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Remaining Impartial in Mediation.

Posted on 06/03/2016 · Posted in Mediation

Impartiality and neutrality play a huge part in the role of a mediator. Under the 2008 EU Mediation Directive: ‘Mediator’ means ‘any third person who is asked to conduct a mediation in an effective, impartial and competent way, regardless of the denomination or profession of that third person in the Member State concerned and of the way in which the third person has been appointed or requested to conduct the mediation.’ (Article 3, (b)).

Yet while, of course, these legal parameters, guidelines, ethical rules and general standards of conduct that a mediator must adhere to do exist, it is also very much down to the mediator themselves to use their mediation experience and skills and, ultimately, their basic human instincts to remain impartial throughout the mediation process.

I will for ever, at all hazards, assert the dignity, independence, and integrity of the English bar; without which, impartial justice, the most valuable part of the English constitution, can have no existence”
Thomas Erskine

It is human nature to make snap decisions and judgements based on the evidence or facts put in front of us, and we do this every day with the people we meet, making instant assumptions based on how people look, talk or present themselves, what their body language conveys, how they dress and so on. This is a negative psycho-social process that is to some extent beyond our control. Despite a mediator’s professional training, he or she too is unavoidably prone to drawing these conclusions – they are human after all – yet mediators use their training and experience to put these assumptions or conclusions to one side so that they portray and communicate complete impartiality. It is an essential part of the mediator’s role to facilitate and encourage discourse and ultimately formulate an agreement between two disputing parties, so a mediator puts his or her beliefs or personal opinions aside to help steer a productive and fair discussion.

How then can a mediator practise in the most fair and unbiased way possible? It is the mediator’s responsibility to refuse any cases in which he or she cannot act impartially. Alternative dispute practitioners must always remember, even in the most innocent of circumstances, bias may be perceived if it is revealed that the mediator has had contact with either party in the past. As such it is the mediator’s duty to withdraw from these cases as not to waste the time of all those involved. This shows how neutrality must be considered and safeguarded even before the hearing has even begun.

But what about once the mediator has agreed to work on a case? Here are a few tips that may help mediators to remain impartial during the process itself:

1. Planning and structuring the mediation: By doing this, the mediator protects the parties’ empowerment and ensures equal opportunity to both sides to express their concerns, interests and needs.
2. Choosing the location of the mediation carefully: Venues, although they may not seem it, can be neutral or loaded with meaning, say for example the mediator chooses to conduct the mediation in one of the party’s offices, already this creates a power imbalance as one side will feel more comfortable than the other. Ensuring neutrality of place goes right down to seating and how the tables are arranged. Round tables symbolically have been equated with fair discussion.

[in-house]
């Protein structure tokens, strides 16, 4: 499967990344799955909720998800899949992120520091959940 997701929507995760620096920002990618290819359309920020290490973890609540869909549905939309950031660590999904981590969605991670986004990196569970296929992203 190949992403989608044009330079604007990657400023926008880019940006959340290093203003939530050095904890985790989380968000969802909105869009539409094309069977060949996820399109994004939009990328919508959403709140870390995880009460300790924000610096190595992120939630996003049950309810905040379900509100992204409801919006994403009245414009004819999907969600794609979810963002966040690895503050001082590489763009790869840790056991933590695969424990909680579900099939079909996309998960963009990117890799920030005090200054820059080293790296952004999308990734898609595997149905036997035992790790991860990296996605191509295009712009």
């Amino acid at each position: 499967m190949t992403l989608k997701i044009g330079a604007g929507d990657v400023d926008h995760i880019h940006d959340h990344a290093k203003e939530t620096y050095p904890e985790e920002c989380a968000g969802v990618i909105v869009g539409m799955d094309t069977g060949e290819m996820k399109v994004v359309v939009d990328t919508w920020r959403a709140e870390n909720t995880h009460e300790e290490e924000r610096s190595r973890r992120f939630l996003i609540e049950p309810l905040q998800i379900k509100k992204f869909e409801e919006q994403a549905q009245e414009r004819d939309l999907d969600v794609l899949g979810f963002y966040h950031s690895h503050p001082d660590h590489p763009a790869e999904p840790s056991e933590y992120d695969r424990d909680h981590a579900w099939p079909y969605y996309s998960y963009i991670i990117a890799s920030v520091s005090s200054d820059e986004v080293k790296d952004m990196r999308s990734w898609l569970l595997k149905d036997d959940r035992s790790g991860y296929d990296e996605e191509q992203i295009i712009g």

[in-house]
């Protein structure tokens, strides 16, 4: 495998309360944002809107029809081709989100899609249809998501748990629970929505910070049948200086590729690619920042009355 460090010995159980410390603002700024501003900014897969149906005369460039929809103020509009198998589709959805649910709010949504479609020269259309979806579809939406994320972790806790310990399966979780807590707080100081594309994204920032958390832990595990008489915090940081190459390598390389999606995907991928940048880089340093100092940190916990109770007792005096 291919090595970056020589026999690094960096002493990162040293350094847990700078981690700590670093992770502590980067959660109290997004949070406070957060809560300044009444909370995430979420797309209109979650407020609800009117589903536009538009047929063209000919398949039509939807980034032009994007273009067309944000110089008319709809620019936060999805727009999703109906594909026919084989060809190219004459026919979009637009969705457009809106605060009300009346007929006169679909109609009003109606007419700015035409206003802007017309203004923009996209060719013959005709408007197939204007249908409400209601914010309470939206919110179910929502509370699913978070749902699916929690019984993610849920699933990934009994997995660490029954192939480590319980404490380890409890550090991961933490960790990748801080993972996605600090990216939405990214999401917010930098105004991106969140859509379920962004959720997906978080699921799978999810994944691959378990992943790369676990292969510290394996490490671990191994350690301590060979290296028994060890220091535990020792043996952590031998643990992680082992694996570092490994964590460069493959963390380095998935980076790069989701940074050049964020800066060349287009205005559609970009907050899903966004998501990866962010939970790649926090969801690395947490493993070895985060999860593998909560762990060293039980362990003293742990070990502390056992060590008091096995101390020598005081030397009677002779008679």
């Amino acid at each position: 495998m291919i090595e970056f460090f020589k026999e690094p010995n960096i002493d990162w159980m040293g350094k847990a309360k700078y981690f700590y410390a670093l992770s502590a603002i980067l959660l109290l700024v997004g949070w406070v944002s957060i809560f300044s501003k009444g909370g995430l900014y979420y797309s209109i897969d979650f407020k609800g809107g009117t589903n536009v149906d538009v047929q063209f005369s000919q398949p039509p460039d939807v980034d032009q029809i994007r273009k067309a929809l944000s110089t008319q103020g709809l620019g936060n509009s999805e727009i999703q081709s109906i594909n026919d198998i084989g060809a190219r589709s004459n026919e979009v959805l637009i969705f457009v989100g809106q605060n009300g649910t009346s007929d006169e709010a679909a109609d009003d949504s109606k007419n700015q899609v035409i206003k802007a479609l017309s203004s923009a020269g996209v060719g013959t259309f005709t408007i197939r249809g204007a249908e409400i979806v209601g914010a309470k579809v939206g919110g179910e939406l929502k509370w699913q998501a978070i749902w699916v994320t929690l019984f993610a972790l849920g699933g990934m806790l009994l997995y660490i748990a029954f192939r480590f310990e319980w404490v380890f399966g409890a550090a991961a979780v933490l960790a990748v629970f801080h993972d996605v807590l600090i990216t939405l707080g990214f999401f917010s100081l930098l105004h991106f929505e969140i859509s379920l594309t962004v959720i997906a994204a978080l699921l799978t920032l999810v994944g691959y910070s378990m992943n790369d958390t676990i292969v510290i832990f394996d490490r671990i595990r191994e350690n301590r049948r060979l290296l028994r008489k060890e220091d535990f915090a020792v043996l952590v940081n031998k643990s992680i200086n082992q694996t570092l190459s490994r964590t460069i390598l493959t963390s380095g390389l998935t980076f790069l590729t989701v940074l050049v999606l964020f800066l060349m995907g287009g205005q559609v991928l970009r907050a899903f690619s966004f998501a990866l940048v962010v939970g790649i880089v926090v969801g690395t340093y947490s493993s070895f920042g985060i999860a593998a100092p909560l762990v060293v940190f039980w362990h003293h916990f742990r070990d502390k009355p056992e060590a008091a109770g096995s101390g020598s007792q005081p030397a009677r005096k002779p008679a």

3. Language: The use of appropriate language is important to ensure equality. For example in a business dispute, the use of technical jargon may disenfranchise a lesser-educated party.
4. Forming a tribunal: it is common practice in alternative dispute resolution to have what is called a tribunal of mediators. That is, three mediators that must come to a decision together. Research has consistently shown that mediators feel that working in a team helps to safeguard against bias.

Conveying impartiality throughout the mediation process poses further challenges when a mediator perhaps feels one party or individual is being particularly aggressive in the course of the mediation, or the mediator feels he or she needs to redress the power between the disputing parties if it appears unfairly balanced. A mediator will use his or her training, experience and personality to do all of this. A mediator may ‘adjust the scales’ by becoming an advocate of the weaker side and approximating them during the dispute. Whilst this practice may be considered controversial this shows impartiality being used on a conscious level, redressing it to be used as a positive tool. But one must take care to use it correctly and symmetrically. This highlights the difficult and sometimes conflicting requirements of mediation. The mediator has a responsibility to serve the interests of both parties equally, but also to remain impartial. Ultimately it is left to the mediator to use his or her intuition and personal judgement to balance these two antagonistic pressures within the process.

Remaining impartial helps keep channels of communication open and is an essential ingredient in effective dispute resolution practice.

Read more about ethical standards for mediators. Click here.

Expert Evidence is a professional firm concentrating on the four main areas of dispute resolution; acting as expert witnesses in financial litigation, mediation, arbitration and adjudication. The firm has a civil, criminal and international practice and has advised in many recent cases. Areas of specialisation include banking, lending, regulation, investment, and tax.

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Disclaimer – Please confirm any of the above views with your solicitor. Expert Evidence takes no responsibility or provides any guarantee that the views above are correct for your particular case or jurisdiction.